Mass suicides in 1945 Nazi Germany

During the final weeks of Nazi Germany and the war in Europe, many civilians, government officials and military personnel throughout Germany committed suicide. In addition to high-ranking Nazi officials like Adolf Hitler, Joseph Goebbels, Heinrich Himmler, Philipp Bouhler and Martin Bormann, many others chose Selbstmord rather than accept the defeat of Germany. Motivating factors included fear of reprisals and atrocities by the Allies and especially the Red Army, Nazi propaganda that glorified suicide as preferable to defeat, and despondence after the suicide of Adolf Hitler. For example, in May 1945, up to 1,000 people killed themselves before and after the entry of Red Army into the German town of Demmin which resulted in a wave of rapes, pillage, and executions committed by Red Army soldiers. In Berlin alone more than 7,000 suicides were reported in 1945.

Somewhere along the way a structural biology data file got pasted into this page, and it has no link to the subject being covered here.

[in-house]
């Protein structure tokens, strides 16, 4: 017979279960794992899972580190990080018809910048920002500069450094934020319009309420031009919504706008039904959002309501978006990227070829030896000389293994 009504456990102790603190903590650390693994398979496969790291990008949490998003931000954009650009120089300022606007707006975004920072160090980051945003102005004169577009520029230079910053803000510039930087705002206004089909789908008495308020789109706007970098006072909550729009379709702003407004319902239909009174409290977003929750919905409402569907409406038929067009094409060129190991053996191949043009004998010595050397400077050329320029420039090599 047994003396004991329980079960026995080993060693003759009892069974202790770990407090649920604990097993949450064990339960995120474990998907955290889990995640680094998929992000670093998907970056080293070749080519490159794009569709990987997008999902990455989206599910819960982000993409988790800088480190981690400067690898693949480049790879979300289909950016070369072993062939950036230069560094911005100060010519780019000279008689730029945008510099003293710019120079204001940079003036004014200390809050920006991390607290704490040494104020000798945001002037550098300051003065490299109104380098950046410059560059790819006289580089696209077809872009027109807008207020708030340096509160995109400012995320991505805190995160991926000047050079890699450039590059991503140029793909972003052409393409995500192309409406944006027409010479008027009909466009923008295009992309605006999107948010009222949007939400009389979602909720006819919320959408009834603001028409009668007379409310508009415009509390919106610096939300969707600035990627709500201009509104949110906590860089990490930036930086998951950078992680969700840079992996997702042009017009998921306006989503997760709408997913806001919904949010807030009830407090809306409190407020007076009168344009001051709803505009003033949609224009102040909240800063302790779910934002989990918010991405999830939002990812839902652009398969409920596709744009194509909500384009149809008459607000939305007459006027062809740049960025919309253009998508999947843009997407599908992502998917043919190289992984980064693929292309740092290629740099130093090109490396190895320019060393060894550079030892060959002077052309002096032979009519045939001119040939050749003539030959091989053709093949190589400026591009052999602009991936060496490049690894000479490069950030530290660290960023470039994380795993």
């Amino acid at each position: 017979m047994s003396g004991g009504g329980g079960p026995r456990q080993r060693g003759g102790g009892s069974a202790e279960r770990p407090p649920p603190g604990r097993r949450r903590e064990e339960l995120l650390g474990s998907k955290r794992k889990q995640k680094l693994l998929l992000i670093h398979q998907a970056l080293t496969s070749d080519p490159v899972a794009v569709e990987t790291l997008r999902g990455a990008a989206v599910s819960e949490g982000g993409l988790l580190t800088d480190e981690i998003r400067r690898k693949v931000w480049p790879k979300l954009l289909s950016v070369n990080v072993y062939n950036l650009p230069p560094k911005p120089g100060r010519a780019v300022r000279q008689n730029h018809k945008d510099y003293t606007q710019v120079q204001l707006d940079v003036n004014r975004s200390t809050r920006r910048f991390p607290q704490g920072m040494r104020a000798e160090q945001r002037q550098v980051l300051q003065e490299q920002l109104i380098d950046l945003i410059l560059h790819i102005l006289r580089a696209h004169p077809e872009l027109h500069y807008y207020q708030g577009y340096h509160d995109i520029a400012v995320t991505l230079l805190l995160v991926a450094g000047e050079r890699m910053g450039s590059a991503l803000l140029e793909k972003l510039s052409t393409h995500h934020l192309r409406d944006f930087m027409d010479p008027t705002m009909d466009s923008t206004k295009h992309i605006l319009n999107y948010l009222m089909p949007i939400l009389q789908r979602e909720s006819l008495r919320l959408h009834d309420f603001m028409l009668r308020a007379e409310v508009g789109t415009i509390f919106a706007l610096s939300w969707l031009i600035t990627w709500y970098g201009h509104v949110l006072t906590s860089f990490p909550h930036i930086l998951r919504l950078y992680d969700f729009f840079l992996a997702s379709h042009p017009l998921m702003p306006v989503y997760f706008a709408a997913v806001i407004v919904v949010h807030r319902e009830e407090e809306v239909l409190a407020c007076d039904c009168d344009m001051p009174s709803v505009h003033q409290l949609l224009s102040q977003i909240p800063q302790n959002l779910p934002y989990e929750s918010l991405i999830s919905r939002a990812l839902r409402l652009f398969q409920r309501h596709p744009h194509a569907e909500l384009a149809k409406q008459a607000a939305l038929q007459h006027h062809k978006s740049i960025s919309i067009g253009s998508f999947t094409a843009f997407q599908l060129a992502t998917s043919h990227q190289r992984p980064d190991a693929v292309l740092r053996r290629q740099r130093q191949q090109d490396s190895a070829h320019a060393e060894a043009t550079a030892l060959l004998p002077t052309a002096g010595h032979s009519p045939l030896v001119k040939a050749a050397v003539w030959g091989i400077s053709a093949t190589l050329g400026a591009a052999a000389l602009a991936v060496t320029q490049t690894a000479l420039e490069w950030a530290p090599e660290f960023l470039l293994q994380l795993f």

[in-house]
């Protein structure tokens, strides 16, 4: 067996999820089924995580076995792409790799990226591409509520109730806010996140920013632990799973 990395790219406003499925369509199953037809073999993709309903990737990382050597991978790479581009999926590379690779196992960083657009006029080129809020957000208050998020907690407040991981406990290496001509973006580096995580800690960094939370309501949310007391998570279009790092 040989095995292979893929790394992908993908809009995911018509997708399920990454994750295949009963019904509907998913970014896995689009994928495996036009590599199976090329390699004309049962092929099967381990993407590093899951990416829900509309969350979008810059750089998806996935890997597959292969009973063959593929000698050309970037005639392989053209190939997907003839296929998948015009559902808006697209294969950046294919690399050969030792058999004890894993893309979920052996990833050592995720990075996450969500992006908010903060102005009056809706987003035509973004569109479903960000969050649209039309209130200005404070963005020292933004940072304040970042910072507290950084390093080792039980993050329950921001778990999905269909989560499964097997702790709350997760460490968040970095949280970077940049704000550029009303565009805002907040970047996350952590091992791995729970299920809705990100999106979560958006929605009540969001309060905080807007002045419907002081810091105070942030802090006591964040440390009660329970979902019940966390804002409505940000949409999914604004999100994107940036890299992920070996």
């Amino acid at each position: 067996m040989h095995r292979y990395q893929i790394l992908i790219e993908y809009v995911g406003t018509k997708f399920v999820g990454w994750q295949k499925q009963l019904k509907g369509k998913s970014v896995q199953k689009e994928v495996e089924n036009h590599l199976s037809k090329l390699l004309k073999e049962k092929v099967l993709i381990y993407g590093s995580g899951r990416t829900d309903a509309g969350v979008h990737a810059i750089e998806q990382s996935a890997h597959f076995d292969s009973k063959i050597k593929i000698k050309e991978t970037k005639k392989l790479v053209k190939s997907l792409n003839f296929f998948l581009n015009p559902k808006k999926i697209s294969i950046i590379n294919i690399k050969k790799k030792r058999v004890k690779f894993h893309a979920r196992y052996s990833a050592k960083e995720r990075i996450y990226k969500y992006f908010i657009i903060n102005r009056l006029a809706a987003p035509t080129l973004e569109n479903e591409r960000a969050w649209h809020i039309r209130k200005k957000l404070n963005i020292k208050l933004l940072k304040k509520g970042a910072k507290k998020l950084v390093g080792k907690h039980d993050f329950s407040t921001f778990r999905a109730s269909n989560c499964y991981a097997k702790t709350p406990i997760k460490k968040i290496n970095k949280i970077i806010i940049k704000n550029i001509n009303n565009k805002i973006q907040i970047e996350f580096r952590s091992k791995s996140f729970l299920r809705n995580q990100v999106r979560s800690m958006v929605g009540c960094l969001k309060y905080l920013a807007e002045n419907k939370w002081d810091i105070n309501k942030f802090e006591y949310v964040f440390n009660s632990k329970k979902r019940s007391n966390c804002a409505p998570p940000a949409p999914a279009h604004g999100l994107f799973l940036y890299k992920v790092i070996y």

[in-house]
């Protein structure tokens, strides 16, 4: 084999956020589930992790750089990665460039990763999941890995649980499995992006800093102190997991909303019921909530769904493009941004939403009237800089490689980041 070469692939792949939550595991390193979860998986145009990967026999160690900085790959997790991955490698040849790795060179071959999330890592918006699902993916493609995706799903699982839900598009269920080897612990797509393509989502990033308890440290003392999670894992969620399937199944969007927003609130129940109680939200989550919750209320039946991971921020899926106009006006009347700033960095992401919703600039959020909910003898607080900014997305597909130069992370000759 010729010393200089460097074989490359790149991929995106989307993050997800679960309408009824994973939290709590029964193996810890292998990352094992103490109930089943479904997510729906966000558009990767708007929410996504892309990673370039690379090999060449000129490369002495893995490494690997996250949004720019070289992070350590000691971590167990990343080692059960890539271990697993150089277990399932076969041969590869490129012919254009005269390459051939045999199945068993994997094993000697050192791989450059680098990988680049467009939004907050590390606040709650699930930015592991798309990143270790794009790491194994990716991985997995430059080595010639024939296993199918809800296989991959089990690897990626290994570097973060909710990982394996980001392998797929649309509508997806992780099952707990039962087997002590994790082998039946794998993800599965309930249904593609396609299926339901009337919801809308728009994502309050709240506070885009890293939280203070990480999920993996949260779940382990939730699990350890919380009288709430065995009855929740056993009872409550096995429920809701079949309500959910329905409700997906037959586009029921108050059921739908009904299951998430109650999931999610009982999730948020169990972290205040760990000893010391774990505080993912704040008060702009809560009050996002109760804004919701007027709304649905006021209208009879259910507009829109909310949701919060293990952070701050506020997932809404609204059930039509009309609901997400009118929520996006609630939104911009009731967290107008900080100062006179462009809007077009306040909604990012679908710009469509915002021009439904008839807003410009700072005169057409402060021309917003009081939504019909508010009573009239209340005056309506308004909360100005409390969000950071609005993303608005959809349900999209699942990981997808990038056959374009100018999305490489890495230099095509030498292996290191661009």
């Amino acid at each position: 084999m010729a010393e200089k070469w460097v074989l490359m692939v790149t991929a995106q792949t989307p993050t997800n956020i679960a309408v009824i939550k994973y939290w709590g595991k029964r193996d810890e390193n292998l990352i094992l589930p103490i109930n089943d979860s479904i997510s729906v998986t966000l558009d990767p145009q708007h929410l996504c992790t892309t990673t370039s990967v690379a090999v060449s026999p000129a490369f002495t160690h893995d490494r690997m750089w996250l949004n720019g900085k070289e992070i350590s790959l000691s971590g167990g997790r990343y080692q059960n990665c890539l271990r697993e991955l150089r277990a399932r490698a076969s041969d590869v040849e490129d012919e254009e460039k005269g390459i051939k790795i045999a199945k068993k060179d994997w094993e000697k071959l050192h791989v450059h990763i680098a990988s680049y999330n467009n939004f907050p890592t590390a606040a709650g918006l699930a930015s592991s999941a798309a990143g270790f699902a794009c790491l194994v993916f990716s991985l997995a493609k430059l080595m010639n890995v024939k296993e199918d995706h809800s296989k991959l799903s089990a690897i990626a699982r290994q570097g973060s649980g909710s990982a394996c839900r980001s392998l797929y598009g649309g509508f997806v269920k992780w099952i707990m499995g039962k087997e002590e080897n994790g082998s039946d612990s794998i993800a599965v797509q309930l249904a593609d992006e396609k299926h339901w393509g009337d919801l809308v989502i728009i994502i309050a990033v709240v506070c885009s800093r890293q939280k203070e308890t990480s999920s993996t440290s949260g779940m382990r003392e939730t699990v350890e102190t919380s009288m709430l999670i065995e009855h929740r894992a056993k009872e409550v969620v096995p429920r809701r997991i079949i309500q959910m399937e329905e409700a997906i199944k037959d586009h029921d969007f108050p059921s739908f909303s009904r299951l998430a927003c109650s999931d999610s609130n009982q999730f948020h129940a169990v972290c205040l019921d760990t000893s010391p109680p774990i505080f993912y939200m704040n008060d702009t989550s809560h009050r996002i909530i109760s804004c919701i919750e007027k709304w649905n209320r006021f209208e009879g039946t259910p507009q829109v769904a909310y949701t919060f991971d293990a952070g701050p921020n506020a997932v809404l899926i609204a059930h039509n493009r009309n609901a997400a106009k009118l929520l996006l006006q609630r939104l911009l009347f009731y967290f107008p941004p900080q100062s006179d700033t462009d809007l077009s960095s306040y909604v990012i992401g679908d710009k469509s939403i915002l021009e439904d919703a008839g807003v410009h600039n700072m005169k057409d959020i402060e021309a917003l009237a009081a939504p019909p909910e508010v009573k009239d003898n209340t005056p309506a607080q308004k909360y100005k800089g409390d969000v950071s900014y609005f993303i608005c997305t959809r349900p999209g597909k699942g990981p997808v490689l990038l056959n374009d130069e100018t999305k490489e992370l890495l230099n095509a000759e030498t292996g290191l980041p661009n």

Three distinct periods of suicides have been identified between January and May 1945 when thousands of German people took their own lives. Life Magazine reported that: "In the last days of the war the overwhelming realization of utter defeat was too much for many Germans.
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